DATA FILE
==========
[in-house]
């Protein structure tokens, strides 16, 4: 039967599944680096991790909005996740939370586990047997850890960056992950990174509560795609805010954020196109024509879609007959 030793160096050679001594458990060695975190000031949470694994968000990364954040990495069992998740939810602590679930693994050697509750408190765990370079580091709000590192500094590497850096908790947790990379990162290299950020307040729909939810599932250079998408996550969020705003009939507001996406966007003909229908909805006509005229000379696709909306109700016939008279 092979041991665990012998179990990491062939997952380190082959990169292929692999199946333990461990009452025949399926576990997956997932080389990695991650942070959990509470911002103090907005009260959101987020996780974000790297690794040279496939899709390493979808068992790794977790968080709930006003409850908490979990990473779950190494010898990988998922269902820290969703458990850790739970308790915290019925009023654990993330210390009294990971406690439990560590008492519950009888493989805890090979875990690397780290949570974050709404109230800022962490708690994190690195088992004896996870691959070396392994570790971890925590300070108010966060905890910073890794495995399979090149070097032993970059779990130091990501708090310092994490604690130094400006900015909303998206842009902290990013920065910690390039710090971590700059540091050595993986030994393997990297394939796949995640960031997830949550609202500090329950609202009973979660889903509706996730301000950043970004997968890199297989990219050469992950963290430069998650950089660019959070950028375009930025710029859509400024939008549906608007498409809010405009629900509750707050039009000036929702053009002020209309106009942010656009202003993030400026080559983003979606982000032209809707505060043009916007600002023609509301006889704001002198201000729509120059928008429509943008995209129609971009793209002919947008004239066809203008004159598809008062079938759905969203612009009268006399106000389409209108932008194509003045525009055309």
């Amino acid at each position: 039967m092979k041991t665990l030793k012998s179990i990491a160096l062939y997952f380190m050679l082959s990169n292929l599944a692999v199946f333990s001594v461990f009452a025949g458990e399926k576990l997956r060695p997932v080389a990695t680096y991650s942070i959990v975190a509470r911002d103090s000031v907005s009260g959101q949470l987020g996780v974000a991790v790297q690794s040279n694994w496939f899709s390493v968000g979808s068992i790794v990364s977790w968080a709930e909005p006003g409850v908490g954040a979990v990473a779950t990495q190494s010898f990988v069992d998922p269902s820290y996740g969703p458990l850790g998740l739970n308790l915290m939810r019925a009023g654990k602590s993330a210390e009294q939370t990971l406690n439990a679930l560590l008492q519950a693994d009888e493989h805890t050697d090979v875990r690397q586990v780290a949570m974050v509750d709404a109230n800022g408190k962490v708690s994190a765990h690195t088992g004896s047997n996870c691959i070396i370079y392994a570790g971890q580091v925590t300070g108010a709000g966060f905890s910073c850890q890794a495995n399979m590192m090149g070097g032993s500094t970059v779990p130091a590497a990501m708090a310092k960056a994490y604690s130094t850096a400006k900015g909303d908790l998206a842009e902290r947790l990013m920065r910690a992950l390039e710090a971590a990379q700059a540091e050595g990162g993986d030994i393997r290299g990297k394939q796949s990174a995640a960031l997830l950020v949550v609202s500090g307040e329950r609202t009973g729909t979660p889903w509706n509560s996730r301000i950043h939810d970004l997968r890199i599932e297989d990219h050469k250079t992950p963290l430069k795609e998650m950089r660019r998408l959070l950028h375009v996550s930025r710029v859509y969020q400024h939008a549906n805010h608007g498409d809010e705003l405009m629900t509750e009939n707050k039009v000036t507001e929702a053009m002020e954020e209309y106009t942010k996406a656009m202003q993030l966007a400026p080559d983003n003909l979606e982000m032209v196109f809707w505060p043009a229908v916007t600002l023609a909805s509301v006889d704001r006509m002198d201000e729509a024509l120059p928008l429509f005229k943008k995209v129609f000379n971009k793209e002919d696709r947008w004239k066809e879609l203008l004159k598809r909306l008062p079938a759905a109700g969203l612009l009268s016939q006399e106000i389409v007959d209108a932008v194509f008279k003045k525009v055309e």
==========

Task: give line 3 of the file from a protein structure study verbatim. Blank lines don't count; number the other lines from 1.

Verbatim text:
């Amino acid at each position: 039967m092979k041991t665990l030793k012998s179990i990491a160096l062939y997952f380190m050679l082959s990169n292929l599944a692999v199946f333990s001594v461990f009452a025949g458990e399926k576990l997956r060695p997932v080389a990695t680096y991650s942070i959990v975190a509470r911002d103090s000031v907005s009260g959101q949470l987020g996780v974000a991790v790297q690794s040279n694994w496939f899709s390493v968000g979808s068992i790794v990364s977790w968080a709930e909005p006003g409850v908490g954040a979990v990473a779950t990495q190494s010898f990988v069992d998922p269902s820290y996740g969703p458990l850790g998740l739970n308790l915290m939810r019925a009023g654990k602590s993330a210390e009294q939370t990971l406690n439990a679930l560590l008492q519950a693994d009888e493989h805890t050697d090979v875990r690397q586990v780290a949570m974050v509750d709404a109230n800022g408190k962490v708690s994190a765990h690195t088992g004896s047997n996870c691959i070396i370079y392994a570790g971890q580091v925590t300070g108010a709000g966060f905890s910073c850890q890794a495995n399979m590192m090149g070097g032993s500094t970059v779990p130091a590497a990501m708090a310092k960056a994490y604690s130094t850096a400006k900015g909303d908790l998206a842009e902290r947790l990013m920065r910690a992950l390039e710090a971590a990379q700059a540091e050595g990162g993986d030994i393997r290299g990297k394939q796949s990174a995640a960031l997830l950020v949550v609202s500090g307040e329950r609202t009973g729909t979660p889903w509706n509560s996730r301000i950043h939810d970004l997968r890199i599932e297989d990219h050469k250079t992950p963290l430069k795609e998650m950089r660019r998408l959070l950028h375009v996550s930025r710029v859509y969020q400024h939008a549906n805010h608007g498409d809010e705003l405009m629900t509750e009939n707050k039009v000036t507001e929702a053009m002020e954020e209309y106009t942010k996406a656009m202003q993030l966007a400026p080559d983003n003909l979606e982000m032209v196109f809707w505060p043009a229908v916007t600002l023609a909805s509301v006889d704001r006509m002198d201000e729509a024509l120059p928008l429509f005229k943008k995209v129609f000379n971009k793209e002919d696709r947008w004239k066809e879609l203008l004159k598809r909306l008062p079938a759905a109700g969203l612009l009268s016939q006399e106000i389409v007959d209108a932008v194509f008279k003045k525009v055309e």